We are continually taking steps to respond to these competitive pressures, but these efforts may not be successful. Our operating results and financial condition would be adversely affected if these initiatives are unsuccessful or insufficient and if we otherwise are unable to sufficiently stem or offset our continuing access line losses and our revenue declines significantly without corresponding cost reductions. If this occurred, our ability to service debt and pay other obligations would also be adversely affected.

Our legacy services continue to generate declining revenues, and our efforts to offset these declines may not be successful.

        The telephone industry has experienced a decline in access lines and network access revenues, which, coupled with the other changes resulting from competitive, technological and regulatory

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developments, continue to place downward pressure on the revenues we generate from our legacy services.

        We have taken a variety of steps to counter these declines, including:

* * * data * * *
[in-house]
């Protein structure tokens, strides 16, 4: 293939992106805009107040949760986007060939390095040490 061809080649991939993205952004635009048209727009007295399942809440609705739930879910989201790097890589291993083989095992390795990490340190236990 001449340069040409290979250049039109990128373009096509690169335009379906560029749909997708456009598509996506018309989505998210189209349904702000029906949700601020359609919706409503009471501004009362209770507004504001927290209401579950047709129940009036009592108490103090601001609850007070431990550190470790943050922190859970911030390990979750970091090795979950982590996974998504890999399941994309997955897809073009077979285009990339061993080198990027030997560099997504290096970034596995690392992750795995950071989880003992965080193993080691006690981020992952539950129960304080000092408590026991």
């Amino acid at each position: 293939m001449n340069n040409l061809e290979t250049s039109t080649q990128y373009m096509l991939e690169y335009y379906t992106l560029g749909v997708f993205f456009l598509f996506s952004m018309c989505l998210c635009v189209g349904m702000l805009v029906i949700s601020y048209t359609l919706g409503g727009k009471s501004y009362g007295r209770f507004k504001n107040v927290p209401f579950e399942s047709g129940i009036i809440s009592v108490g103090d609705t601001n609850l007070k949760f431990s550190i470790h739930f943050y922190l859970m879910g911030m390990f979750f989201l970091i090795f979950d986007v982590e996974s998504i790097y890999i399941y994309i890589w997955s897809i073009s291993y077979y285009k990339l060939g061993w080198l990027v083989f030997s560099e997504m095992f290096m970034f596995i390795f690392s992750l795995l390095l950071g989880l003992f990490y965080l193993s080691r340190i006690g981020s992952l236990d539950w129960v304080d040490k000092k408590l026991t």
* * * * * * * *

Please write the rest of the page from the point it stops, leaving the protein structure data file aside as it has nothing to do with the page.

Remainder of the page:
an increased focus on selling a broader range of strategic services, including broadband, video (including resold satellite and our facilities-based video services) and wireless voice services provided by Verizon Wireless;

    greater use of service bundles; and

    acquisitions to increase our scale and strengthen our product offerings, including new products and services provided by our Savvis operations.

        However, some of these strategic services generate lower profit margins than our traditional services, and some can be expected to experience slowing growth as increasing numbers of our existing or potential customers subscribe to these newer products. Moreover, we cannot assure you that the revenues generated from our new offerings will offset revenue losses associated from reduced sales of our legacy products. Similarly, we cannot assure you that our new service offerings will be as successful as anticipated, or that we will be able to continue to grow through acquisitions. In addition, our reliance on services provided by others could constrain our flexibility, as described further below.

Our future results will suffer if we do not effectively adjust to changes in our business, and will further suffer if we do not effectively manage our expanded operations.